The legal drinking age across the country varies from state to state, while it is banned in Bihar, Gujarat, Lakshadweep and Nagaland, and partial bans in Manipur. “Dry days” occur a few times a year across the country (without exception) when the sale of alcohol is prohibited. These days include India’s Republic Day, Independence Day, Gandhi Jayanti, and voting days.
The alcohol market in the country comprises of Indian-made Indian liquor (IMIL), Indian-made foreign liquor (IMFL), wine, beer and imported alcohol. Heavy import duties and taxes make the latter a miniscule player in the country’s alcohol market; beer and wine make up eight and less than one percent of the share respectively. Whiskey accounted for the highest sales volume in spirits, followed by brandy and rum in 2016. Drinking alcohol is primarily a social activity and the shops and restaurants that allow open consumption are present mainly in the tier I and tier II cities.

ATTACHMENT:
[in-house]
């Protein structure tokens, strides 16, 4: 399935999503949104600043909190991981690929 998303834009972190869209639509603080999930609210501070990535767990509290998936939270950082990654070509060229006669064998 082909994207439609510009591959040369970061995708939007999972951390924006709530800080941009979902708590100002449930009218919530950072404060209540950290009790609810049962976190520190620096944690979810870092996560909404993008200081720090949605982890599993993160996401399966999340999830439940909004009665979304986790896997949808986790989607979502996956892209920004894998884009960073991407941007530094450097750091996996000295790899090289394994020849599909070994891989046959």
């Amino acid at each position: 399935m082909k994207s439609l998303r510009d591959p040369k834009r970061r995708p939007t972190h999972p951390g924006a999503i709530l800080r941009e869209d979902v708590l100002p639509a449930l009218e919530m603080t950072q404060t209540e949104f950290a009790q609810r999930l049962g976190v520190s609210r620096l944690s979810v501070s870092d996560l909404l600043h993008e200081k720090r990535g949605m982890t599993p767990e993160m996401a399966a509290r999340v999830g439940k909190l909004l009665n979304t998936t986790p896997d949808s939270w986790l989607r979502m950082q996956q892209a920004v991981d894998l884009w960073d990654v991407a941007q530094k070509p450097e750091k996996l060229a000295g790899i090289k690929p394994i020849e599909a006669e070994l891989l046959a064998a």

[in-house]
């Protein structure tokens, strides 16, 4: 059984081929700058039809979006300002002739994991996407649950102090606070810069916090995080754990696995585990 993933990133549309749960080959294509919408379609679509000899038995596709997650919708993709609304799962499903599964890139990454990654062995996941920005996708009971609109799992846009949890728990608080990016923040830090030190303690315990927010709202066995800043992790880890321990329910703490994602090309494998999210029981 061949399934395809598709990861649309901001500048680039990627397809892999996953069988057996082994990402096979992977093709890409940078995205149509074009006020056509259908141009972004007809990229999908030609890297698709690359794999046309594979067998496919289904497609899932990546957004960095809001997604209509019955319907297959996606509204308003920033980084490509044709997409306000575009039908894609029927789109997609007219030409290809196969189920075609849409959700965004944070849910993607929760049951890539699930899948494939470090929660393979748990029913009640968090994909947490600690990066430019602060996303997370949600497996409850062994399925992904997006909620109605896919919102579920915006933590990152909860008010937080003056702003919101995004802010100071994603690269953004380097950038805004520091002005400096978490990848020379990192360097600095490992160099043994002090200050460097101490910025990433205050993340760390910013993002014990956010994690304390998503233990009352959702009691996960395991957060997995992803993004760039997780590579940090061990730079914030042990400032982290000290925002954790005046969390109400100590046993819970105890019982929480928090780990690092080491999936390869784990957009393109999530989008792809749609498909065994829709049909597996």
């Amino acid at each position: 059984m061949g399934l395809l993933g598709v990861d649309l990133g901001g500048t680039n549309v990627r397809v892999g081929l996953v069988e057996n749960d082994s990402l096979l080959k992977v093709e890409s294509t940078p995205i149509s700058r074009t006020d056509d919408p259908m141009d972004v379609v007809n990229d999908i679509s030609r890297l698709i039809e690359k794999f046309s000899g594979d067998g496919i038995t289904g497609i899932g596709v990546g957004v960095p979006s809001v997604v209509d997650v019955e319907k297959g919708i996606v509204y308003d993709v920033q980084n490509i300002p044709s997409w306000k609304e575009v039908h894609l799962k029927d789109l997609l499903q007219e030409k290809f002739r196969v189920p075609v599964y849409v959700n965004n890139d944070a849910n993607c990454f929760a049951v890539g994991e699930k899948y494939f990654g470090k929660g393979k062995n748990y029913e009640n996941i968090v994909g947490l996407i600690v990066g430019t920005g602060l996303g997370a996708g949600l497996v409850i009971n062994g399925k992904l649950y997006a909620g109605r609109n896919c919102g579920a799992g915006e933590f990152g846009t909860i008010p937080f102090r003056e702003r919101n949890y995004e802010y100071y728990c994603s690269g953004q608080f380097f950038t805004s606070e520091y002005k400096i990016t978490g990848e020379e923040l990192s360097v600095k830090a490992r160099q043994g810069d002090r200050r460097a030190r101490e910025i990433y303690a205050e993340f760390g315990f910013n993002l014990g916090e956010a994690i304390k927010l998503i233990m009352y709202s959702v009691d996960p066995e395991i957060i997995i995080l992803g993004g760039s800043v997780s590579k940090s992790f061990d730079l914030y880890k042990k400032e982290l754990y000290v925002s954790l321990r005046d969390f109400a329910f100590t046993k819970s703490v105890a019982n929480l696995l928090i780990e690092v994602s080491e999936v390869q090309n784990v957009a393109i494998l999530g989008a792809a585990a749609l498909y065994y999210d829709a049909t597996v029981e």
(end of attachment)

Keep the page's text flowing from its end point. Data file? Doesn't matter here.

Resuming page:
The high alcohol consumption and revenue among Indians does not come without social and economic consequences, despite winning out conservative values and generational changes. The taboo around the subject probably makes getting exact numbers difficult. Many fall sick or lose their lives every year because of sub-standard, poisonous black-market purchases of the beverage in regions with legal restrictions. Official reports show that alcohol-related mortality is higher in men than women.
Regardless of these figures that show deeper problems between the industry and lawmakers, the alcohol consumption in India is only expected to grow steadily.